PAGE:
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On The Move

Transitioning Families and New Schools

Tampa Bay is home to thousands of active and retired military families. Because of Tampa’s size, families can choose from many wonderful communities as their new home base. However, the vastness of Tampa Bay makes it easy for new families to feel disconnected, especially the children.

Many families transitioning to MacDill Air Force Base start their home search by identifying the best schools.

Fortunately, MacDill has a fantastic support system through the MacDill AFB School Liaison Program1 under the direction of Venetia Waters. The MacDill Force Support Squadron-hosted programs include a list of schools with DOD-funded guidance counselors, monthly support webinars, and more.

Additionally, for those moving into Hillsborough County, there is a District Military Liaison2, Kim Sukach, who can assist parents with navigating school choice options and student support services. Sukach helps parents identify school boundaries, establish residency, and guides those with special needs students in navigating school transition.

Families can connect with the Exceptional Student Education Office3 before arrival to ensure everything is in place. The district liaison also coordinates with Military Family Life Counseling4 to support students’ and families’ mental and relational health as they transition.

There is a new way for families to identify military-friendly schools through the Florida Purple Star School of Distinction5 Program, which recognizes schools that have committed to supporting military families and students.

Support can be demonstrated by recognizing military holidays and days of distinction, such as April as the Month of the Military Child. Purple Star Schools will celebrate Purple Up Day, which falls this year on Wednesday, April 17, 2024.

To earn the “Purple Star” designation, a school must meet specific requirements intended to support the unique needs of military students and families and make sure teachers understand those requirements. Hillsborough County currently has 21 Purple Star schools. Pasco and Pinellas each have one school with that distinction.


Alie and Her Daughters

Alie is the wife of a U.S. Navy veteran. She understood there would be moves in her future when she married. Her husband had told her he would “show her the world.”

Six moves and three daughters later, Alie didn’t get to see the whole world, but she saw an awful lot of Florida with three PCSs to Jacksonville, two to Pensacola, and now Tampa.

It has become second nature to Alie and other military families like hers to experience transition while helping the children acclimate to new schools, friends, and environments.

Alie utilized resources she found on the MacDill AFB Facebook page, directing her to the School Liaison Program and Military Spouse social pages.

“We wanted to be in South Tampa,” Alie says. “It was our first time not being in private schools, so we wanted to find great schools and affordable housing.”

It didn’t take long for Alie and her family to recognize the higher cost of living in South Tampa. Once they realized they would need to look elsewhere, Alie began paying attention to the Military Spouse pages on FaceBook, where her peers were raving about FishHawk in Lithia, Florida.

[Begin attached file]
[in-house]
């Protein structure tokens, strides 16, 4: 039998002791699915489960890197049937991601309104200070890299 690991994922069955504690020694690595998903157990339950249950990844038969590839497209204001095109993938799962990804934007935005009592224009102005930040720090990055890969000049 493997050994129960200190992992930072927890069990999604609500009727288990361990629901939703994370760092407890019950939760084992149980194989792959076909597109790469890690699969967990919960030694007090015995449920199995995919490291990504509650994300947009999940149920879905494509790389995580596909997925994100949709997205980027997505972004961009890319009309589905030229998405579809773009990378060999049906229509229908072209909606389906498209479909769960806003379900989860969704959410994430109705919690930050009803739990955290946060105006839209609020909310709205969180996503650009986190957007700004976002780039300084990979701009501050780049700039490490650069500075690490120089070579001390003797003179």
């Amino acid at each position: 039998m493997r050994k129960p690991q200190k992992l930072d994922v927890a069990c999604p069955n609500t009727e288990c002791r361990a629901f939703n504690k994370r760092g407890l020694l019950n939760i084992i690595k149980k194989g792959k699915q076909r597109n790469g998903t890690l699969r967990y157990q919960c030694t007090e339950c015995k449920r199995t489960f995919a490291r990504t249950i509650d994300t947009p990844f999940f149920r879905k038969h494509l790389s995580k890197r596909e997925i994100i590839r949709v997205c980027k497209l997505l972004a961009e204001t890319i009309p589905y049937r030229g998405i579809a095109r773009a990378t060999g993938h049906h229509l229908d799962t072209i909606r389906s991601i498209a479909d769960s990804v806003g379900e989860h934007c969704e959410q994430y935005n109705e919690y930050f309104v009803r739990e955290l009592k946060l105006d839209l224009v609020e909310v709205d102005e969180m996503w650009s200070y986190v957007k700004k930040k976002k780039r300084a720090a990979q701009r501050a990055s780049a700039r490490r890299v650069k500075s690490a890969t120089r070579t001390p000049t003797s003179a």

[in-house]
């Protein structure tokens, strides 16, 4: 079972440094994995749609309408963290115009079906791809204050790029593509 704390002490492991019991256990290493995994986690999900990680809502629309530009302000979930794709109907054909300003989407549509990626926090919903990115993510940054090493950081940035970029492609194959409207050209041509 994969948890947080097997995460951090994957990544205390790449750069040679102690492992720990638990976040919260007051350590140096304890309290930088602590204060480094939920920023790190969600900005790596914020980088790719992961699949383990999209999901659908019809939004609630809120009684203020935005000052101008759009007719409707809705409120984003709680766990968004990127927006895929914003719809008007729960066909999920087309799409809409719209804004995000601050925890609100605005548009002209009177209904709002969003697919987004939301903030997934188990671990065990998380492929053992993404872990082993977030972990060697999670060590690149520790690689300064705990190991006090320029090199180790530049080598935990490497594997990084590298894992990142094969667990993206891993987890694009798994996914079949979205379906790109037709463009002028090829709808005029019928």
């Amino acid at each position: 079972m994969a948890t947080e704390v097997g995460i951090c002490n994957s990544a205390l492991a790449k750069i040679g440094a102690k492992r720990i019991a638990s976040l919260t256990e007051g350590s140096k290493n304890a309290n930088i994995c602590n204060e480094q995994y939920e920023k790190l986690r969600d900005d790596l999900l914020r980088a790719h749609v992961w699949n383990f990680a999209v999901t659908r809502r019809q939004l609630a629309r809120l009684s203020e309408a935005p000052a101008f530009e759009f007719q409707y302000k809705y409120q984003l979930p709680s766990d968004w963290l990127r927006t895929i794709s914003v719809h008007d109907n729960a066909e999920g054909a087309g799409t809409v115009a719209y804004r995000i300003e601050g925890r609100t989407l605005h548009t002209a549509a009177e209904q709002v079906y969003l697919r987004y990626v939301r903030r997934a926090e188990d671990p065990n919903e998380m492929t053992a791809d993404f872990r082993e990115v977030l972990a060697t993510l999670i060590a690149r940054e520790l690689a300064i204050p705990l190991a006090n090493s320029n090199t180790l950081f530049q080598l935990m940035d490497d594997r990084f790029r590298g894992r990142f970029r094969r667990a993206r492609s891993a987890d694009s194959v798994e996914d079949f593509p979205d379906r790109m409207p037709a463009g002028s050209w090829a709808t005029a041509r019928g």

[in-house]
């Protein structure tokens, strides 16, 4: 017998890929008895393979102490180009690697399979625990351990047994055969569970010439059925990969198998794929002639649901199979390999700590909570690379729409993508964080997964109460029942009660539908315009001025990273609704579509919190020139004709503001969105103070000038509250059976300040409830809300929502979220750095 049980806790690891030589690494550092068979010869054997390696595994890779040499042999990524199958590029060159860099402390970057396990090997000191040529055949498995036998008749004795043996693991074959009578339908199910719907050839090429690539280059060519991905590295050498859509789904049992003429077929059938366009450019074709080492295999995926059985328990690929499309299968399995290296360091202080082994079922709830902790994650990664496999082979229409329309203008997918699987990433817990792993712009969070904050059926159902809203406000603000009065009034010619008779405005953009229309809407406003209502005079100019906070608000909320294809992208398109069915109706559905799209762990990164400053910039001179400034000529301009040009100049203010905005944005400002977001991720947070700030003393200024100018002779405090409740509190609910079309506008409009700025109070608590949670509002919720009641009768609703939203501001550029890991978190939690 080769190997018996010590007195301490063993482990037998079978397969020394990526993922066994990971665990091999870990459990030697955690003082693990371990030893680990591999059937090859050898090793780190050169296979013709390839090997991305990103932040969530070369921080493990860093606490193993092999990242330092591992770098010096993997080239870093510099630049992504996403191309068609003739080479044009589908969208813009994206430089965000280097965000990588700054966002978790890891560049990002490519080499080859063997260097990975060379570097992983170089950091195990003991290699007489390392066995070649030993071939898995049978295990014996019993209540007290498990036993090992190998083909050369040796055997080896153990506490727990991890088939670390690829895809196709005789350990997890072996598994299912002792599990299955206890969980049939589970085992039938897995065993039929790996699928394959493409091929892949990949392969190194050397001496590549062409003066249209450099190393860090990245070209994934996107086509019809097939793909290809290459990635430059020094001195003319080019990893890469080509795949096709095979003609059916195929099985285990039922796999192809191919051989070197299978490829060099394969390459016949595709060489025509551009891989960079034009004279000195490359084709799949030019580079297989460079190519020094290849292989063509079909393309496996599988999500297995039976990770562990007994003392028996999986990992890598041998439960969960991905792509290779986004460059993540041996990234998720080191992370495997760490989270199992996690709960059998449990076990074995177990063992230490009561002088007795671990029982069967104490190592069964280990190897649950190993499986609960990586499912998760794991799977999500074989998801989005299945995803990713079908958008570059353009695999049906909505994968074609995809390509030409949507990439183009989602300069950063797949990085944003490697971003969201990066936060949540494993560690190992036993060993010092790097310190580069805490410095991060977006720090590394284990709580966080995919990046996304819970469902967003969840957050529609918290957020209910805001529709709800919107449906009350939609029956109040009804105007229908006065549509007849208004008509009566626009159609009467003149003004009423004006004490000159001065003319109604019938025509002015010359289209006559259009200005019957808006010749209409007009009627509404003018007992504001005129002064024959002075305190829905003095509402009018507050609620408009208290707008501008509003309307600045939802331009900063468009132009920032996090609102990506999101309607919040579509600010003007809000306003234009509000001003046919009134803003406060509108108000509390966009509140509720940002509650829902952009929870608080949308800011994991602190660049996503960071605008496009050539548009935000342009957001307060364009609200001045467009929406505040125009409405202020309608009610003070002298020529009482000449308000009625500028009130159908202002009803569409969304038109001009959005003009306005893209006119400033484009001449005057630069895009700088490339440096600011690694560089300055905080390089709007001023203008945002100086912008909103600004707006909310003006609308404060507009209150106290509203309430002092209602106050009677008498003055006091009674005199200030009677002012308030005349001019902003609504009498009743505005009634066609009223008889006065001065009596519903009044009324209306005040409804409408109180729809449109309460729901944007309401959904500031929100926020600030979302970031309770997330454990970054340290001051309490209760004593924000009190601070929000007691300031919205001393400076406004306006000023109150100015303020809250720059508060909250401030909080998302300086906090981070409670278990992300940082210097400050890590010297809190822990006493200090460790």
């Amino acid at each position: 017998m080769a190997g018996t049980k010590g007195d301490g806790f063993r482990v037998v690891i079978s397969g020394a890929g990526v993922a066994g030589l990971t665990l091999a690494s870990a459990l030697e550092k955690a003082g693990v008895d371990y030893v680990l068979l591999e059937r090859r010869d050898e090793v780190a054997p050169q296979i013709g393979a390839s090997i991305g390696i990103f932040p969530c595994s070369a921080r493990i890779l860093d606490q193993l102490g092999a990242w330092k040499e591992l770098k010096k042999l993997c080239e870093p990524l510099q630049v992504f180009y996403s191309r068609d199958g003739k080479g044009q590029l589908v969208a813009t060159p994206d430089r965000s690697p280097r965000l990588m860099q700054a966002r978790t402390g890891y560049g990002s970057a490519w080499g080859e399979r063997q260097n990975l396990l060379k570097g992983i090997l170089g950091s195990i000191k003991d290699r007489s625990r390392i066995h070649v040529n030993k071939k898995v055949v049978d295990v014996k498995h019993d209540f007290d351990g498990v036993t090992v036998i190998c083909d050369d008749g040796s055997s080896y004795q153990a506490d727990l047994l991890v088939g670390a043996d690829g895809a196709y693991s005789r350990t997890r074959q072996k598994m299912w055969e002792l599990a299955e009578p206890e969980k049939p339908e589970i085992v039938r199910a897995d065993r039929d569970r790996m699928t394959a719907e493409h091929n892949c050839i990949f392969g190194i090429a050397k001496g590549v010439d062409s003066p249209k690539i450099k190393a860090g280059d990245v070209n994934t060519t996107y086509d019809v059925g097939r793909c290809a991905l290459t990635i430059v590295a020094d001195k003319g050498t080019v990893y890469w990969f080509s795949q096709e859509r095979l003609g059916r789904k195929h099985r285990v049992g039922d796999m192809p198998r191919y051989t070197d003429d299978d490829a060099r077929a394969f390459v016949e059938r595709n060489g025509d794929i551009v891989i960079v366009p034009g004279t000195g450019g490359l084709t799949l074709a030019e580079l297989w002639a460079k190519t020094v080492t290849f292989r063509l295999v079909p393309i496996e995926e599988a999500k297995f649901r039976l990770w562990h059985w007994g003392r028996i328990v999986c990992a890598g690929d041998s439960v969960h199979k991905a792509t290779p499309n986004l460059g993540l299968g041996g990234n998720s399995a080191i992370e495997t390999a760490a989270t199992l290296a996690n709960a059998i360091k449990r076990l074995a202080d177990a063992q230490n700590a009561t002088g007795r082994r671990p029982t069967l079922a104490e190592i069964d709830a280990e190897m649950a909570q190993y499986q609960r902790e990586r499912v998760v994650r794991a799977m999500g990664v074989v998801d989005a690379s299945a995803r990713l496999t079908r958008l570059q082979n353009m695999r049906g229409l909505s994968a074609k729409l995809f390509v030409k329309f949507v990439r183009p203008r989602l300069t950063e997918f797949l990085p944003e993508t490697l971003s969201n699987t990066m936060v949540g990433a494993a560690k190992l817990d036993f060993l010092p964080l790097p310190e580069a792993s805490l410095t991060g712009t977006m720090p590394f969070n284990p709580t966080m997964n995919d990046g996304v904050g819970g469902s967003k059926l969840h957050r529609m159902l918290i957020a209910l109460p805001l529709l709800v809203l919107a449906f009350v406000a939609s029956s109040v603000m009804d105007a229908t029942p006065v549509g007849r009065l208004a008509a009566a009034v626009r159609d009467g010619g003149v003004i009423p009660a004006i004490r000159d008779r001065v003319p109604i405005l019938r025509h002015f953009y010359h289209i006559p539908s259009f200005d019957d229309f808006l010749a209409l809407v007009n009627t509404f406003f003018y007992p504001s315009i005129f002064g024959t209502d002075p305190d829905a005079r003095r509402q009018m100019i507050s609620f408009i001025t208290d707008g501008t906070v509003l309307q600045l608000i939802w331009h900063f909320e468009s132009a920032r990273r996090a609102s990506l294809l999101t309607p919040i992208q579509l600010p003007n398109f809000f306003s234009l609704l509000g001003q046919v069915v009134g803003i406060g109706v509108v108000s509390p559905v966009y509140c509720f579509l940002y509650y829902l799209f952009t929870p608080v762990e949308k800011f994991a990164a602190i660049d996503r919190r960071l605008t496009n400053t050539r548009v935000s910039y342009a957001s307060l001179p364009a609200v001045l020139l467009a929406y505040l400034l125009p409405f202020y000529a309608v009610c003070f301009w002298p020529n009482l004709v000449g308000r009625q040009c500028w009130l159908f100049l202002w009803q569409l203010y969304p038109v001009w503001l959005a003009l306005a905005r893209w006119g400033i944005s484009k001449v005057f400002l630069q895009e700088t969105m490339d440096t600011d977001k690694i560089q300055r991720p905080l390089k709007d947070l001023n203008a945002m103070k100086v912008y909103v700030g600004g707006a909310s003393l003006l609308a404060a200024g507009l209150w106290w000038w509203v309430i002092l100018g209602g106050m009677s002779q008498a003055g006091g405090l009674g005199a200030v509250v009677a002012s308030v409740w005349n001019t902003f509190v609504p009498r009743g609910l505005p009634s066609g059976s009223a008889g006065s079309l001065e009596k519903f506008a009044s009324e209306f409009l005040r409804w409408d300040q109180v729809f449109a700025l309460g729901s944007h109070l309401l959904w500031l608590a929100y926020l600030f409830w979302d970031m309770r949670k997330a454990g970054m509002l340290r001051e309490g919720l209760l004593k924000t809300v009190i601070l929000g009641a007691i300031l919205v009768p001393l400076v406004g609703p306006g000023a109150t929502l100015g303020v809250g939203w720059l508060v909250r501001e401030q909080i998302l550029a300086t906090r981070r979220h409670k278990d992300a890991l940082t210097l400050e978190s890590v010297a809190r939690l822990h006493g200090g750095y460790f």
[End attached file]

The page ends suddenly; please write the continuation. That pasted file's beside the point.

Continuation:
“We were provided a family liaison via SOCOM. But honestly, we knew so many people who had spent time in Florida that we received the best advice through them.”

In speaking to Alie’s three daughters, it is easy to see that all youth have different experiences and require varying levels of support.

Elena, the oldest and now 23, made the most moves and attended seven schools before graduating from Newsome High School in Lithia, FL.

“I often felt overwhelmed and lost, always trying to fit into a clique before lunch on the first day,” Elena recalls.

She remembers the moment she was welcomed into the school, but it wasn’t by a student. “I remember the golf coach was helping me with my orientation, and he just happened to ask if I had played before,” Elena says. “I told him I had never played, not even once, and he responded with, ‘Perfect! You’re on the team!’”

Elena says that compared to other moves, Tampa was the easiest. “ I knew my sisters and parents were going through the same thing. We were all essentially new kids going at a new school, trying to make friends before lunch on the first day!”

Olivia, now 20, has a very different take on things. “I was extremely upset. It was a huge transition that was made even more difficult by the fact that I went from private to public school.”

She was also entering middle school, which is tough on every kid. “My parents were as supportive as possible, but making friends took a long time.”

It took Olivia until her second year of high school for her to finally feel like Tampa was somewhat of a home.

Gabby, now 16, has had the least moves.  She entered fourth grade when they arrived in Tampa.

But Gabby remembers her father’s last deployment. “It was really hard the first few weeks after he left.”

The hardest part was not always getting to share the highlights of the day and special days like a dance recital, her birthday, and just things going on at school. She also noted that when dad was gone, it left a household of only girls and “all the hormones that go along with that.”

“ I had to get along with my mom and sisters. Sometimes, that was a struggle, and I would miss my dad,” Gabby says.

It is never too late to utilize the resources listed above. If you are a military-connected family with children, these programs are here to serve you, as your family has served our nation.






Written By: Kristy Verdi


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